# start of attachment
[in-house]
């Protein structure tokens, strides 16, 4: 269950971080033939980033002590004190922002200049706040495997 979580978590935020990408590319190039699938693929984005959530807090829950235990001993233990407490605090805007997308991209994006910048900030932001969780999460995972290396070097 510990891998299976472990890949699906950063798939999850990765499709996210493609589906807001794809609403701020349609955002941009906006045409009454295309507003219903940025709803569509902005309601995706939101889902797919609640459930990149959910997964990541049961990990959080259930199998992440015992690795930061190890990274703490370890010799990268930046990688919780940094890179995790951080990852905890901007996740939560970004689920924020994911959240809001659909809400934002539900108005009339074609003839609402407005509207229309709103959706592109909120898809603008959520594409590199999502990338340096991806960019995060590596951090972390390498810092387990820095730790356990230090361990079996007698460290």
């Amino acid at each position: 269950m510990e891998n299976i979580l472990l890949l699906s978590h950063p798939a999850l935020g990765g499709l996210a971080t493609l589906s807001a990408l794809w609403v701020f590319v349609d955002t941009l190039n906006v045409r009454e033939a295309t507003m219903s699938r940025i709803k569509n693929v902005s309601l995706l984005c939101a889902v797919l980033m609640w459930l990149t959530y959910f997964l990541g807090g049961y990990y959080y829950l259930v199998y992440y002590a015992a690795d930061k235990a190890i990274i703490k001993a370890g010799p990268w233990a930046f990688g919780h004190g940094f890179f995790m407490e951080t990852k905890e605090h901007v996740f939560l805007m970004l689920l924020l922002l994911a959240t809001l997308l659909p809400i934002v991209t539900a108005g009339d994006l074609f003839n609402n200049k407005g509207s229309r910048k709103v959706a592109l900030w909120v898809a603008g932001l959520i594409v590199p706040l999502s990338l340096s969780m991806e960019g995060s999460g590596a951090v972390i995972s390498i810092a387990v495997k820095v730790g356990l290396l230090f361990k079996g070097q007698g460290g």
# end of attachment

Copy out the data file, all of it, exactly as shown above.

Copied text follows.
[in-house]
């Protein structure tokens, strides 16, 4: 269950971080033939980033002590004190922002200049706040495997 979580978590935020990408590319190039699938693929984005959530807090829950235990001993233990407490605090805007997308991209994006910048900030932001969780999460995972290396070097 510990891998299976472990890949699906950063798939999850990765499709996210493609589906807001794809609403701020349609955002941009906006045409009454295309507003219903940025709803569509902005309601995706939101889902797919609640459930990149959910997964990541049961990990959080259930199998992440015992690795930061190890990274703490370890010799990268930046990688919780940094890179995790951080990852905890901007996740939560970004689920924020994911959240809001659909809400934002539900108005009339074609003839609402407005509207229309709103959706592109909120898809603008959520594409590199999502990338340096991806960019995060590596951090972390390498810092387990820095730790356990230090361990079996007698460290």
């Amino acid at each position: 269950m510990e891998n299976i979580l472990l890949l699906s978590h950063p798939a999850l935020g990765g499709l996210a971080t493609l589906s807001a990408l794809w609403v701020f590319v349609d955002t941009l190039n906006v045409r009454e033939a295309t507003m219903s699938r940025i709803k569509n693929v902005s309601l995706l984005c939101a889902v797919l980033m609640w459930l990149t959530y959910f997964l990541g807090g049961y990990y959080y829950l259930v199998y992440y002590a015992a690795d930061k235990a190890i990274i703490k001993a370890g010799p990268w233990a930046f990688g919780h004190g940094f890179f995790m407490e951080t990852k905890e605090h901007v996740f939560l805007m970004l689920l924020l922002l994911a959240t809001l997308l659909p809400i934002v991209t539900a108005g009339d994006l074609f003839n609402n200049k407005g509207s229309r910048k709103v959706a592109l900030w909120v898809a603008g932001l959520i594409v590199p706040l999502s990338l340096s969780m991806e960019g995060s999460g590596a951090v972390i995972s390498i810092a387990v495997k820095v730790g356990l290396l230090f361990k079996g070097q007698g460290g």